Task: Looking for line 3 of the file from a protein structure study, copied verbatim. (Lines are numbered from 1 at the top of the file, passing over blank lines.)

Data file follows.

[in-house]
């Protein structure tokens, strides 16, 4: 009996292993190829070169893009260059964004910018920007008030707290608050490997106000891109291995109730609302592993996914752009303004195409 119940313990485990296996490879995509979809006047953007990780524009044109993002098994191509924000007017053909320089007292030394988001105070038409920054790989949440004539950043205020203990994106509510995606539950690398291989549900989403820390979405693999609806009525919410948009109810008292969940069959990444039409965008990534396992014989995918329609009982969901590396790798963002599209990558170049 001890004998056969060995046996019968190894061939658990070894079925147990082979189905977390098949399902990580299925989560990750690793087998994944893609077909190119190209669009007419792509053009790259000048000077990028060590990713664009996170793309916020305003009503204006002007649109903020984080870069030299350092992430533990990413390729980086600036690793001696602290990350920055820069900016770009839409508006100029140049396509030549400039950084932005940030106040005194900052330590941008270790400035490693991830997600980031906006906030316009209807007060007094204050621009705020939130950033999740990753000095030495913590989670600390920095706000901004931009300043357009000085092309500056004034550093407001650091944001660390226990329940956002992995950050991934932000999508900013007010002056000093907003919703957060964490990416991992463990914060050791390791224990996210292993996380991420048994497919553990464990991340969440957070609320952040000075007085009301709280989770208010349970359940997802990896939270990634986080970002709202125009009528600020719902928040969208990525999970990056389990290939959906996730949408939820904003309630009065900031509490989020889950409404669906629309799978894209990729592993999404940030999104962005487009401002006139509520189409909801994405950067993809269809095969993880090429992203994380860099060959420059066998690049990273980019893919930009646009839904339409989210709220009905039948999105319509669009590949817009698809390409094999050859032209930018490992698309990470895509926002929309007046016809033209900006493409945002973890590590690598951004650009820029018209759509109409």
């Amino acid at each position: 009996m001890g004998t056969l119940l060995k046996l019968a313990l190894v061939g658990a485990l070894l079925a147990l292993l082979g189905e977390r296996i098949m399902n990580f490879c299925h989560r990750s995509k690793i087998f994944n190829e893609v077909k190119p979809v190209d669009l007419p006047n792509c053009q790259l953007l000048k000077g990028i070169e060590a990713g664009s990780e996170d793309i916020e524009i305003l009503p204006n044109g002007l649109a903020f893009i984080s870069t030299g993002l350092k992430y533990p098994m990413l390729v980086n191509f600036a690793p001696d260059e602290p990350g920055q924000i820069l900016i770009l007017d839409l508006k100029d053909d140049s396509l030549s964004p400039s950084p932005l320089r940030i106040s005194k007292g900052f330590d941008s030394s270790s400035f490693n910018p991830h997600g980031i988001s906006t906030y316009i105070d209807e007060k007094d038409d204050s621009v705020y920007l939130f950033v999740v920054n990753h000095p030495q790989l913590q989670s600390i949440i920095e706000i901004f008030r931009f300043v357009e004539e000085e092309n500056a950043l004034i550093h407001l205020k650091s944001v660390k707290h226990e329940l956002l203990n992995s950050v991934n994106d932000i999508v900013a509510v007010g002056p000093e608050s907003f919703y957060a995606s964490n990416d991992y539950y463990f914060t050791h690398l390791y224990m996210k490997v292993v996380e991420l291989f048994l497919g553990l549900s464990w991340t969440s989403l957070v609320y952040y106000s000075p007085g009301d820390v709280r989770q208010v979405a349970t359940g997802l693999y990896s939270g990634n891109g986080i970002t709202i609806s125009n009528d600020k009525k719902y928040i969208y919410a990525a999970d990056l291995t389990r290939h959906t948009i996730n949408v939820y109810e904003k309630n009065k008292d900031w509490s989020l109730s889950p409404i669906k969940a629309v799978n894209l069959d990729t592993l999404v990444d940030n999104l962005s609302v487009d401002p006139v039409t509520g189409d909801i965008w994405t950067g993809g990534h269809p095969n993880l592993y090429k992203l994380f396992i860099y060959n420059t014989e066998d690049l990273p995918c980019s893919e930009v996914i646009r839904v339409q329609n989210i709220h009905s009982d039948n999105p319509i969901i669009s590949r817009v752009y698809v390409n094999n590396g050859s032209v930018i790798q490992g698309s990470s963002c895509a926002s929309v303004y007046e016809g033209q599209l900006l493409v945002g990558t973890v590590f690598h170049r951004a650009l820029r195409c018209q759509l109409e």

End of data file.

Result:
């Amino acid at each position: 009996m001890g004998t056969l119940l060995k046996l019968a313990l190894v061939g658990a485990l070894l079925a147990l292993l082979g189905e977390r296996i098949m399902n990580f490879c299925h989560r990750s995509k690793i087998f994944n190829e893609v077909k190119p979809v190209d669009l007419p006047n792509c053009q790259l953007l000048k000077g990028i070169e060590a990713g664009s990780e996170d793309i916020e524009i305003l009503p204006n044109g002007l649109a903020f893009i984080s870069t030299g993002l350092k992430y533990p098994m990413l390729v980086n191509f600036a690793p001696d260059e602290p990350g920055q924000i820069l900016i770009l007017d839409l508006k100029d053909d140049s396509l030549s964004p400039s950084p932005l320089r940030i106040s005194k007292g900052f330590d941008s030394s270790s400035f490693n910018p991830h997600g980031i988001s906006t906030y316009i105070d209807e007060k007094d038409d204050s621009v705020y920007l939130f950033v999740v920054n990753h000095p030495q790989l913590q989670s600390i949440i920095e706000i901004f008030r931009f300043v357009e004539e000085e092309n500056a950043l004034i550093h407001l205020k650091s944001v660390k707290h226990e329940l956002l203990n992995s950050v991934n994106d932000i999508v900013a509510v007010g002056p000093e608050s907003f919703y957060a995606s964490n990416d991992y539950y463990f914060t050791h690398l390791y224990m996210k490997v292993v996380e991420l291989f048994l497919g553990l549900s464990w991340t969440s989403l957070v609320y952040y106000s000075p007085g009301d820390v709280r989770q208010v979405a349970t359940g997802l693999y990896s939270g990634n891109g986080i970002t709202i609806s125009n009528d600020k009525k719902y928040i969208y919410a990525a999970d990056l291995t389990r290939h959906t948009i996730n949408v939820y109810e904003k309630n009065k008292d900031w509490s989020l109730s889950p409404i669906k969940a629309v799978n894209l069959d990729t592993l999404v990444d940030n999104l962005s609302v487009d401002p006139v039409t509520g189409d909801i965008w994405t950067g993809g990534h269809p095969n993880l592993y090429k992203l994380f396992i860099y060959n420059t014989e066998d690049l990273p995918c980019s893919e930009v996914i646009r839904v339409q329609n989210i709220h009905s009982d039948n999105p319509i969901i669009s590949r817009v752009y698809v390409n094999n590396g050859s032209v930018i790798q490992g698309s990470s963002c895509a926002s929309v303004y007046e016809g033209q599209l900006l493409v945002g990558t973890v590590f690598h170049r951004a650009l820029r195409c018209q759509l109409e």